Getting behind the wheel on a bitterly cold day can be a daunting task for any motorist.
While road and weather conditions can create a white-knuckle scenario, the top instructor for the Alberta Motor Association (AMA) says there are clear benefits to driver training in sub-zero temperatures.
"If you can drive in winter, you can drive anytime of the year," said Martin Wiseman, chief instructor at AMA ."It's an awesome opportunity to get your licence or brush up on your driving skills."
"The dynamic has changed slightly since the pandemic as demand for driver training with AMA has dramatically increased. Hence, last winter proved to be as busy as the summer months and this year is looking to be much the same," he added.
AMA driver training, which includes a 50-50 mixture of street and off-road sessions, is tailored to suit the needs of each student. See ama.ab.ca/driving-school for more.
"We teach people how to be gentler with the controls and look further ahead," he said. In any season, there are senior-specific courses through AMA that include a mature and senior driver refresher, an in-car senior driver evaluation, beginners lessons and an RV training course.
While AMA offers a 12-point safety tip sheet for winter, Wiseman says there are three advisories drivers tend to overlook most frequently, topped by tailgating.
Describing tailgaters as “motorists who don't increase their following distance”, Wiseman says a minimum of 10 seconds is the safe distance between a driver and the vehicle in front.
"What's the benefit of driving too close? There is no good reason," he said.
The most recent Alberta Highway statistics show 31.7 per cent of winter driving accidents are rear end collisions.
The other two prominent winter violations are not having an emergency kit in the vehicle and not allowing enough time to clear ice and snow before driving.
"You have to be visible. Use a snow brush and give the vehicle time to warm up. Proactive driving starts before you even head out," he said.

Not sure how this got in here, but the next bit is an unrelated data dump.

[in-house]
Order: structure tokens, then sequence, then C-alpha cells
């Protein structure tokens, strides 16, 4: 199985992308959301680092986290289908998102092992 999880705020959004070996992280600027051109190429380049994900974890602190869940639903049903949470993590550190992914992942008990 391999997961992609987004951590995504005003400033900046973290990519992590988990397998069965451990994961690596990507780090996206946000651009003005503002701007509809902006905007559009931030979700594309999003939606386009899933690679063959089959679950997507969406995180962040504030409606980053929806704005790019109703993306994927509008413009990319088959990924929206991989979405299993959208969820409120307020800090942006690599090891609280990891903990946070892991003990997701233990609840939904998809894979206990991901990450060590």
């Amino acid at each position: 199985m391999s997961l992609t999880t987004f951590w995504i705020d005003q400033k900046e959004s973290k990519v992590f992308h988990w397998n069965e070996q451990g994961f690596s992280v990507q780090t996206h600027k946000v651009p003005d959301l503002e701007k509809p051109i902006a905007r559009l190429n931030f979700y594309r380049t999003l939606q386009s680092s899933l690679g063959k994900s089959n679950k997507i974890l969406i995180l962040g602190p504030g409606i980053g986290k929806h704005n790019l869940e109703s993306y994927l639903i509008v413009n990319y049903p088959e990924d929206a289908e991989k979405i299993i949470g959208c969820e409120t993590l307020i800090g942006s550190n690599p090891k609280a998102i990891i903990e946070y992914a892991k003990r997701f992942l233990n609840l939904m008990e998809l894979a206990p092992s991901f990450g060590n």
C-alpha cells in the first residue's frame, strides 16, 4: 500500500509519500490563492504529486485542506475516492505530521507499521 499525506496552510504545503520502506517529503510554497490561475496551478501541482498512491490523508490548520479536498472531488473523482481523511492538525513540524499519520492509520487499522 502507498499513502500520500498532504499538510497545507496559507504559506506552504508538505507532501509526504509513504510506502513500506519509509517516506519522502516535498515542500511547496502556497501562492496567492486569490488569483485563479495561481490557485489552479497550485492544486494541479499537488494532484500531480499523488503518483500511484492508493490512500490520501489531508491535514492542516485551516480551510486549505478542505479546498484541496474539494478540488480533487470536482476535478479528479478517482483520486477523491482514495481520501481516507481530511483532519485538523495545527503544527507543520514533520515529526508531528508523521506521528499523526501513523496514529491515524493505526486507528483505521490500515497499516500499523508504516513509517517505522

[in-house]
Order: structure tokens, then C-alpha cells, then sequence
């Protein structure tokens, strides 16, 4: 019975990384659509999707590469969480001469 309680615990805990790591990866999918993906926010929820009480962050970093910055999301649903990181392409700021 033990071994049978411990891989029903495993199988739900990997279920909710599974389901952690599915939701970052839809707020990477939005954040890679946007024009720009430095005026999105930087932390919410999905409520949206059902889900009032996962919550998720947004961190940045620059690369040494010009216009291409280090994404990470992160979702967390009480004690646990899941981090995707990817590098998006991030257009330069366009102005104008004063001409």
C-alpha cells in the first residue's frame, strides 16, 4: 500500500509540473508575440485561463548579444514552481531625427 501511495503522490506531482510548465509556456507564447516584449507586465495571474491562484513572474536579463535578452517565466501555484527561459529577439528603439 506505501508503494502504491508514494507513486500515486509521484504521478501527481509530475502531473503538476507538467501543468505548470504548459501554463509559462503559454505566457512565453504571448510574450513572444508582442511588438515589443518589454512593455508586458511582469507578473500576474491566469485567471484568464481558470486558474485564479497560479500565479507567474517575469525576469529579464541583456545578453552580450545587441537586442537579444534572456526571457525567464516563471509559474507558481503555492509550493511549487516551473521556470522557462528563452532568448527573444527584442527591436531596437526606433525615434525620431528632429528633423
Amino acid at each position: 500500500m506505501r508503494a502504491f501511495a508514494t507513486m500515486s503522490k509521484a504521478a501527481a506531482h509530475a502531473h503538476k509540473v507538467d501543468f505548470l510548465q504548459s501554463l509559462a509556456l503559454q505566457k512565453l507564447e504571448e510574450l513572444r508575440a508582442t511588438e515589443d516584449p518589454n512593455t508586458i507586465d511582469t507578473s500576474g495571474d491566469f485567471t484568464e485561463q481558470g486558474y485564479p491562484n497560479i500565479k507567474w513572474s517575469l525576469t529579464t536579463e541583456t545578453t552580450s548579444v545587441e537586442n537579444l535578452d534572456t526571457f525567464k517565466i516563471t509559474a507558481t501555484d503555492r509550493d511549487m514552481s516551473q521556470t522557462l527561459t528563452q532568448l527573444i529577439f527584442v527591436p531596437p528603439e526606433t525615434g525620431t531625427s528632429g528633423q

We're all told to install winter tires at this time of year, and while they do provide a safer alternative once the temperature drops below 7C, Wiseman cautions drivers to understand the limits.
“It does not mean the tires have this magnetic grip – it’s still down to the driver. "
A recent survey shows 67 per cent of Alberta drivers use winter tires.
While there have been supply chain issues for winter tires this fall, three companies contacted by Alberta Prime Times report they have not had any issues yet.
"We anticipate sufficient supply to meet our customers’ needs for the winter season,” said Yves Richard, senior director of products and pricing for Fountain Tire. He added, “Selection may be impacted more than overall supply.”
At OK Tire, a spokesperson says they’ve moved product across the country to keep up with demand.
"OK Tire has warehouse locations across the country so inventory can be easily shifted," said marketing director Joseph Wuest. "Overall demand is expected to be higher this year as more people come out of COVID-19."
The manager of the Trail Tire outlet on 99 Street in Edmonton says they’ve been able to keep up with demand.
“We’ve been really busy, but we’ve had no supply issue yet,” said Derek McKenzie, adding most customers started ordering winter tires early in the fall.